AHA Rep Visits With RWHC Board
John Supplitt, Director, AHA Section for Small or Rural Hospitals accepted Harold Brown's invitation on behalf of the Cooperative to meet with us on the 7th to discuss several concerns:
The most recent RWHC discussion re our understanding of AHA policies was stimulated by my attendance in November at a small invitational meeting with HCFA and several others sponsored by the Federal Office Of Rural Health Policy. The agenda was to explore ideas re Alternatives to Historical Costs in Pricing Health Care Services for Rural Areas. I was there as a member of the DHHS Secretary's National Advisory Committee on Rural Health. The AHA was represented by Debra Williams.
The observation for a number of us was that just about every time an issue related to the remaining inequities in Medicare payments was raised, the AHA representative aggressively disagreed that there were in fact any remaining problems.
We agree with the AHA position that the adequacy of payment for all hospitals is a growing problem but what is the AHA position re what we believe to be remaining Medicare rural-urban payment inequities ?
Specific areas of concern re ongoing discrimination against rural communities include:
Statewide Personnel Plan Proposed
Wisconsin's supply of primary care providers is inadequate to meet our current and future needs. The Cooperative has made a contribution of $5,000 as a challenge to other networks to support a new project of the Consortium for Primary Care in Wisconsin. If the Consortium can raise $35,000, it will initiate a long overdue planning process between those who employ primary providers and those who educate them. This nine month process will result in a highly publicized state work-force plan intended to focus the efforts of both the legislature and our academic institutions in meeting our needs for primary care physicians, physician assistants and clinical nurse specialists.
RMC Statute Out Of Budget Bill
While the Republican leadership removed "policy" items out of the State Budget Bill, the statutory language to fully implement the Rural Medical Center was booted out and now requires a separate bill. To try to get us back on track, Senator Schultz has already initiated the process of having a separate bill drafted. It is not expected that there will be opposition to this bill or that the basic work plan within the Division of Health will be delayed.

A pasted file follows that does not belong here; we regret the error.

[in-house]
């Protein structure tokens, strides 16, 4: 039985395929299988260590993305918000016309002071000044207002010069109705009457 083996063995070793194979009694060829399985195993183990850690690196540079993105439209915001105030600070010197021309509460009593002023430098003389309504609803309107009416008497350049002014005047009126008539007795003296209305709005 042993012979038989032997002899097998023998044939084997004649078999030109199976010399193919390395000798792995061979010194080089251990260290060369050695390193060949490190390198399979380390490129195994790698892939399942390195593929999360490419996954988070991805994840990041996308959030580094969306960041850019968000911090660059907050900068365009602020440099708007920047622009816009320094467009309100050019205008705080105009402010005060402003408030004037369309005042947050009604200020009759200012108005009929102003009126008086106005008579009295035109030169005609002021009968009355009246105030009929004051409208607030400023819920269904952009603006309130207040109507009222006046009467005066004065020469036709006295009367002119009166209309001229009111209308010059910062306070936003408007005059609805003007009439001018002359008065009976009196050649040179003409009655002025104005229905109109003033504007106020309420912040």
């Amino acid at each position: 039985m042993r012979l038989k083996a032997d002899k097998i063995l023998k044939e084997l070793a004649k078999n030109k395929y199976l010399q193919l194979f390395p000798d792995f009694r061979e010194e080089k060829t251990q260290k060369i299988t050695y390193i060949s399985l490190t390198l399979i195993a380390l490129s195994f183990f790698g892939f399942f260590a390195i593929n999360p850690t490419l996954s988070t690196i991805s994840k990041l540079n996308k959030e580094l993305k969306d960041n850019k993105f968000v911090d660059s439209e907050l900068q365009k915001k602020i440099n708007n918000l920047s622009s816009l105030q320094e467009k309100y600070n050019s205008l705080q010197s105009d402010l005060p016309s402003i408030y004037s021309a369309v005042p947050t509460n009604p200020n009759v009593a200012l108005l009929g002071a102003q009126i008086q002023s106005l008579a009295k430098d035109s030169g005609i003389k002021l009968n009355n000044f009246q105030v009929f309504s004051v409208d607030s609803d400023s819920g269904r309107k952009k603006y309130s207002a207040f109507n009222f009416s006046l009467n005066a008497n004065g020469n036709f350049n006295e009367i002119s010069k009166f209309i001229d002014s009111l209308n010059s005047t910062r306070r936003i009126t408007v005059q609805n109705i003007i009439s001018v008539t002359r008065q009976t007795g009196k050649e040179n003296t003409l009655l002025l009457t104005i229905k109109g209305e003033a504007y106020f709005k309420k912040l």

The Budget Bill was missing all changes made by the Rural Medical Center Advisory Committee in its last three meetings of 1994. Those changes have been identified and forwarded to Dale Schultz to be put in the new bill.
RWJF Project On Rural Networking
The Robert Wood Johnson Foundation is funding a quick project to assess policy issues and technical assistance needs for rural health networking and then do a "hill briefing" for Congress. I'll be with them in Washington, D.C. on 4/3-4 to address three issues from both a state and federal perspective:
I would very much appreciate be able to take your ideas and suggestions. (V: 608-643-2343; F: 608-643-4936; E: Tim.Size@together.org)
Earthquakes, Floods & Locusts
While the west coast has had more than its fair share of natural disasters, its loss may be our gain as Fred Moskol seems finally to have seen the error of his ways and it is hoped will be returning to our more forgiving country side after his leave from the WI Office of Rural Health.
Netscape: The Surfers' Choice
From DoIT NOW, 2/95 issue by Kurt Foss:
"For those who want to browse all those new home pages on the [World Wide] Web, there has been an important development: The dramatic acceptance of and apparent preference for one graphical interface to the World Wide Web (WWW) -Netscape. With Netscape's point-and-click navigation, one can easily explore the multimedia world of images, sound, video clips, and hypertext documents. You can download Netscape via anonymous FTP from ftp.mcom.com. For more information, including a Netscape FAQ and online handbook, go to http://home.mcom.com on the Web."
I'm using it and it makes the once highly touted Mosaic dowdy by comparison.